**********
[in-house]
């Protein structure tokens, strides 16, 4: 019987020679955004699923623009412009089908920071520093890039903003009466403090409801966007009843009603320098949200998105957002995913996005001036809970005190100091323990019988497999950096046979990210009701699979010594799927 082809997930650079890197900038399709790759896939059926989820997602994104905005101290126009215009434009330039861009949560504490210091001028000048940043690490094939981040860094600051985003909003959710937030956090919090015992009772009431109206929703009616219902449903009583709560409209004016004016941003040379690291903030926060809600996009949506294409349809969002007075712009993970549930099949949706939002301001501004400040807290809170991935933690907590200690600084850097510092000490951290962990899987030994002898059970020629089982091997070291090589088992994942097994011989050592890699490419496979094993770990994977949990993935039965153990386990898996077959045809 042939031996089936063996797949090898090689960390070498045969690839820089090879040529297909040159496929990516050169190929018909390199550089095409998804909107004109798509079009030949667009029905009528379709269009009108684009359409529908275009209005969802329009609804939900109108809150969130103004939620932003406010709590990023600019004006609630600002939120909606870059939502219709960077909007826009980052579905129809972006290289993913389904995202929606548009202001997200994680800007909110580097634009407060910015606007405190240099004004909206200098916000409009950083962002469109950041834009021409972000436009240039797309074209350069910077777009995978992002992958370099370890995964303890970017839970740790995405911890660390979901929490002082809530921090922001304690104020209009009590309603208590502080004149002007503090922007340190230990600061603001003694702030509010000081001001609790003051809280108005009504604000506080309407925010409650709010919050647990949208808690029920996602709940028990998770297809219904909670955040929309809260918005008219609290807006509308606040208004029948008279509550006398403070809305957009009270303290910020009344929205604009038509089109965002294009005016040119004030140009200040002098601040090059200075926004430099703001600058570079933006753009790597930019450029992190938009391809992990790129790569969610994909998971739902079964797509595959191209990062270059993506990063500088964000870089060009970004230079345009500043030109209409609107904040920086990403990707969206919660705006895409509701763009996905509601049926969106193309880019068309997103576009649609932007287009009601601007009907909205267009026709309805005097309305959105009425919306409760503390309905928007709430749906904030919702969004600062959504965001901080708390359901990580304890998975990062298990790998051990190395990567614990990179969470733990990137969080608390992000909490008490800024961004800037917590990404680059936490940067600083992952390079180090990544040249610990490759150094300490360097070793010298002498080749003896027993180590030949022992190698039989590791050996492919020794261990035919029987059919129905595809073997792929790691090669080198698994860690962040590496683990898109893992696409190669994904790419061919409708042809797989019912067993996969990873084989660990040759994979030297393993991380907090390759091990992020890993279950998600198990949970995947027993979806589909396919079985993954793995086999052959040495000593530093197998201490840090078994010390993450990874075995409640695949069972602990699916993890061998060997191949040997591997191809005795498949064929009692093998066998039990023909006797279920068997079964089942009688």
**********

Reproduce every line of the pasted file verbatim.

[in-house]
């Protein structure tokens, strides 16, 4: 019987020679955004699923623009412009089908920071520093890039903003009466403090409801966007009843009603320098949200998105957002995913996005001036809970005190100091323990019988497999950096046979990210009701699979010594799927 082809997930650079890197900038399709790759896939059926989820997602994104905005101290126009215009434009330039861009949560504490210091001028000048940043690490094939981040860094600051985003909003959710937030956090919090015992009772009431109206929703009616219902449903009583709560409209004016004016941003040379690291903030926060809600996009949506294409349809969002007075712009993970549930099949949706939002301001501004400040807290809170991935933690907590200690600084850097510092000490951290962990899987030994002898059970020629089982091997070291090589088992994942097994011989050592890699490419496979094993770990994977949990993935039965153990386990898996077959045809 042939031996089936063996797949090898090689960390070498045969690839820089090879040529297909040159496929990516050169190929018909390199550089095409998804909107004109798509079009030949667009029905009528379709269009009108684009359409529908275009209005969802329009609804939900109108809150969130103004939620932003406010709590990023600019004006609630600002939120909606870059939502219709960077909007826009980052579905129809972006290289993913389904995202929606548009202001997200994680800007909110580097634009407060910015606007405190240099004004909206200098916000409009950083962002469109950041834009021409972000436009240039797309074209350069910077777009995978992002992958370099370890995964303890970017839970740790995405911890660390979901929490002082809530921090922001304690104020209009009590309603208590502080004149002007503090922007340190230990600061603001003694702030509010000081001001609790003051809280108005009504604000506080309407925010409650709010919050647990949208808690029920996602709940028990998770297809219904909670955040929309809260918005008219609290807006509308606040208004029948008279509550006398403070809305957009009270303290910020009344929205604009038509089109965002294009005016040119004030140009200040002098601040090059200075926004430099703001600058570079933006753009790597930019450029992190938009391809992990790129790569969610994909998971739902079964797509595959191209990062270059993506990063500088964000870089060009970004230079345009500043030109209409609107904040920086990403990707969206919660705006895409509701763009996905509601049926969106193309880019068309997103576009649609932007287009009601601007009907909205267009026709309805005097309305959105009425919306409760503390309905928007709430749906904030919702969004600062959504965001901080708390359901990580304890998975990062298990790998051990190395990567614990990179969470733990990137969080608390992000909490008490800024961004800037917590990404680059936490940067600083992952390079180090990544040249610990490759150094300490360097070793010298002498080749003896027993180590030949022992190698039989590791050996492919020794261990035919029987059919129905595809073997792929790691090669080198698994860690962040590496683990898109893992696409190669994904790419061919409708042809797989019912067993996969990873084989660990040759994979030297393993991380907090390759091990992020890993279950998600198990949970995947027993979806589909396919079985993954793995086999052959040495000593530093197998201490840090078994010390993450990874075995409640695949069972602990699916993890061998060997191949040997591997191809005795498949064929009692093998066998039990023909006797279920068997079964089942009688």